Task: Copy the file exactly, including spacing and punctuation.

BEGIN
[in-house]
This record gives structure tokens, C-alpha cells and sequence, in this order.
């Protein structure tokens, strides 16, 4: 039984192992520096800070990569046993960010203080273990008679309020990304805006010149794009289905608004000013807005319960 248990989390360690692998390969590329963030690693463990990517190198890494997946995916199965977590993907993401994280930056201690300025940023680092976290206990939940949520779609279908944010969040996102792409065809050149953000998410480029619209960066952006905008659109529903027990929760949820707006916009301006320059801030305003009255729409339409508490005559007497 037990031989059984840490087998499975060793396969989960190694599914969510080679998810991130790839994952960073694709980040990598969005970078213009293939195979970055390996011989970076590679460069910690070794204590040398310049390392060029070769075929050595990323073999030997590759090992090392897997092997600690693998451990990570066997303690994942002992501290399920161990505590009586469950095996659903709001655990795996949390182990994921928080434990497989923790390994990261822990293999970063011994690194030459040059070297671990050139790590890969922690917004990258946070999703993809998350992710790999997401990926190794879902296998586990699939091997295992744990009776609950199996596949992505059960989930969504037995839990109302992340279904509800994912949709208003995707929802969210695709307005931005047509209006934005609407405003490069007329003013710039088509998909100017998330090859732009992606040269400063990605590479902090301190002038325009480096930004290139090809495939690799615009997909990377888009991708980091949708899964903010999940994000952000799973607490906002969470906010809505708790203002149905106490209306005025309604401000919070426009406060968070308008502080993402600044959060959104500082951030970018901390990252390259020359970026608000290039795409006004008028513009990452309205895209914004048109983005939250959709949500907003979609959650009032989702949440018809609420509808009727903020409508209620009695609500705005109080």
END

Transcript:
[in-house]
This record gives structure tokens, C-alpha cells and sequence, in this order.
């Protein structure tokens, strides 16, 4: 039984192992520096800070990569046993960010203080273990008679309020990304805006010149794009289905608004000013807005319960 248990989390360690692998390969590329963030690693463990990517190198890494997946995916199965977590993907993401994280930056201690300025940023680092976290206990939940949520779609279908944010969040996102792409065809050149953000998410480029619209960066952006905008659109529903027990929760949820707006916009301006320059801030305003009255729409339409508490005559007497 037990031989059984840490087998499975060793396969989960190694599914969510080679998810991130790839994952960073694709980040990598969005970078213009293939195979970055390996011989970076590679460069910690070794204590040398310049390392060029070769075929050595990323073999030997590759090992090392897997092997600690693998451990990570066997303690994942002992501290399920161990505590009586469950095996659903709001655990795996949390182990994921928080434990497989923790390994990261822990293999970063011994690194030459040059070297671990050139790590890969922690917004990258946070999703993809998350992710790999997401990926190794879902296998586990699939091997295992744990009776609950199996596949992505059960989930969504037995839990109302992340279904509800994912949709208003995707929802969210695709307005931005047509209006934005609407405003490069007329003013710039088509998909100017998330090859732009992606040269400063990605590479902090301190002038325009480096930004290139090809495939690799615009997909990377888009991708980091949708899964903010999940994000952000799973607490906002969470906010809505708790203002149905106490209306005025309604401000919070426009406060968070308008502080993402600044959060959104500082951030970018901390990252390259020359970026608000290039795409006004008028513009990452309205895209914004048109983005939250959709949500907003979609959650009032989702949440018809609420509808009727903020409508209620009695609500705005109080």